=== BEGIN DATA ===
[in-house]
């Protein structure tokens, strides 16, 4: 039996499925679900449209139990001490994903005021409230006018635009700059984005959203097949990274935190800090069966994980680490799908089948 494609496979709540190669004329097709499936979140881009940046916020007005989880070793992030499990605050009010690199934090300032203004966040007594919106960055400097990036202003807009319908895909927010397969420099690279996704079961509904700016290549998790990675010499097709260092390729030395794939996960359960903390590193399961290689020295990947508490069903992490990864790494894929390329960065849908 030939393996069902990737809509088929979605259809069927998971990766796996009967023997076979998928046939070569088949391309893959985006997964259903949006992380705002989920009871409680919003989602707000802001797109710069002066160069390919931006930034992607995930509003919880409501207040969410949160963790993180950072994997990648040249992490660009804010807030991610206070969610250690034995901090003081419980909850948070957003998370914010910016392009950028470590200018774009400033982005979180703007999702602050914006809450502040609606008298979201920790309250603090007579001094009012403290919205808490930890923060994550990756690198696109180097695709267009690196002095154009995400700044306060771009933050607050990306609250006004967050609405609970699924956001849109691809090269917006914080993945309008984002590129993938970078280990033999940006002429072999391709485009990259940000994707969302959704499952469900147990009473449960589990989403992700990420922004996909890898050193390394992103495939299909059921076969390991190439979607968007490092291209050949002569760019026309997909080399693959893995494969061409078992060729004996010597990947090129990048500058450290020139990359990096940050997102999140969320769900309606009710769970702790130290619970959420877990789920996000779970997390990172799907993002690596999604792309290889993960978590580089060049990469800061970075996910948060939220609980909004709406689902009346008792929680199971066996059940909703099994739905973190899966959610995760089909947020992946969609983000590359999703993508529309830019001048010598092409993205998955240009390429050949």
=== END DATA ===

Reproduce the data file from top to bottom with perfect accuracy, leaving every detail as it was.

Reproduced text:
[in-house]
């Protein structure tokens, strides 16, 4: 039996499925679900449209139990001490994903005021409230006018635009700059984005959203097949990274935190800090069966994980680490799908089948 494609496979709540190669004329097709499936979140881009940046916020007005989880070793992030499990605050009010690199934090300032203004966040007594919106960055400097990036202003807009319908895909927010397969420099690279996704079961509904700016290549998790990675010499097709260092390729030395794939996960359960903390590193399961290689020295990947508490069903992490990864790494894929390329960065849908 030939393996069902990737809509088929979605259809069927998971990766796996009967023997076979998928046939070569088949391309893959985006997964259903949006992380705002989920009871409680919003989602707000802001797109710069002066160069390919931006930034992607995930509003919880409501207040969410949160963790993180950072994997990648040249992490660009804010807030991610206070969610250690034995901090003081419980909850948070957003998370914010910016392009950028470590200018774009400033982005979180703007999702602050914006809450502040609606008298979201920790309250603090007579001094009012403290919205808490930890923060994550990756690198696109180097695709267009690196002095154009995400700044306060771009933050607050990306609250006004967050609405609970699924956001849109691809090269917006914080993945309008984002590129993938970078280990033999940006002429072999391709485009990259940000994707969302959704499952469900147990009473449960589990989403992700990420922004996909890898050193390394992103495939299909059921076969390991190439979607968007490092291209050949002569760019026309997909080399693959893995494969061409078992060729004996010597990947090129990048500058450290020139990359990096940050997102999140969320769900309606009710769970702790130290619970959420877990789920996000779970997390990172799907993002690596999604792309290889993960978590580089060049990469800061970075996910948060939220609980909004709406689902009346008792929680199971066996059940909703099994739905973190899966959610995760089909947020992946969609983000590359999703993508529309830019001048010598092409993205998955240009390429050949």